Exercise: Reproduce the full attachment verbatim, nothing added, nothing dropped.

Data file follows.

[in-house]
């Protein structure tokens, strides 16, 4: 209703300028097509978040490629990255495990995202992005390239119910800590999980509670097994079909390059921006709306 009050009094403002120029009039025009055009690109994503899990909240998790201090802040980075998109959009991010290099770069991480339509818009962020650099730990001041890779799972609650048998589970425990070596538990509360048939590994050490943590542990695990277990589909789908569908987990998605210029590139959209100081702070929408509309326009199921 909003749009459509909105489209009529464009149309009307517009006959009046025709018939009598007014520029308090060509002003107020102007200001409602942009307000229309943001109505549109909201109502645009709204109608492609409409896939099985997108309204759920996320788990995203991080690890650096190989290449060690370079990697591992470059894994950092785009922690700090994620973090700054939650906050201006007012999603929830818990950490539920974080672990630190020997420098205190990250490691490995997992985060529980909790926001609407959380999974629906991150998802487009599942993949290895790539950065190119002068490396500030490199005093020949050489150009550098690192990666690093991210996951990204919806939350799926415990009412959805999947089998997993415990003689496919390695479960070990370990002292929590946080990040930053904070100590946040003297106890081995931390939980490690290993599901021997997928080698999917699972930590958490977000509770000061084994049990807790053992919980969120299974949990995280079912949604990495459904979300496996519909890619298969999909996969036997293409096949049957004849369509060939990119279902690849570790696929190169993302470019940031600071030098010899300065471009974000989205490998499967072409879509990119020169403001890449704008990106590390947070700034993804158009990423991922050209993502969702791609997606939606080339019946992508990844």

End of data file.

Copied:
[in-house]
């Protein structure tokens, strides 16, 4: 209703300028097509978040490629990255495990995202992005390239119910800590999980509670097994079909390059921006709306 009050009094403002120029009039025009055009690109994503899990909240998790201090802040980075998109959009991010290099770069991480339509818009962020650099730990001041890779799972609650048998589970425990070596538990509360048939590994050490943590542990695990277990589909789908569908987990998605210029590139959209100081702070929408509309326009199921 909003749009459509909105489209009529464009149309009307517009006959009046025709018939009598007014520029308090060509002003107020102007200001409602942009307000229309943001109505549109909201109502645009709204109608492609409409896939099985997108309204759920996320788990995203991080690890650096190989290449060690370079990697591992470059894994950092785009922690700090994620973090700054939650906050201006007012999603929830818990950490539920974080672990630190020997420098205190990250490691490995997992985060529980909790926001609407959380999974629906991150998802487009599942993949290895790539950065190119002068490396500030490199005093020949050489150009550098690192990666690093991210996951990204919806939350799926415990009412959805999947089998997993415990003689496919390695479960070990370990002292929590946080990040930053904070100590946040003297106890081995931390939980490690290993599901021997997928080698999917699972930590958490977000509770000061084994049990807790053992919980969120299974949990995280079912949604990495459904979300496996519909890619298969999909996969036997293409096949049957004849369509060939990119279902690849570790696929190169993302470019940031600071030098010899300065471009974000989205490998499967072409879509990119020169403001890449704008990106590390947070700034993804158009990423991922050209993502969702791609997606939606080339019946992508990844």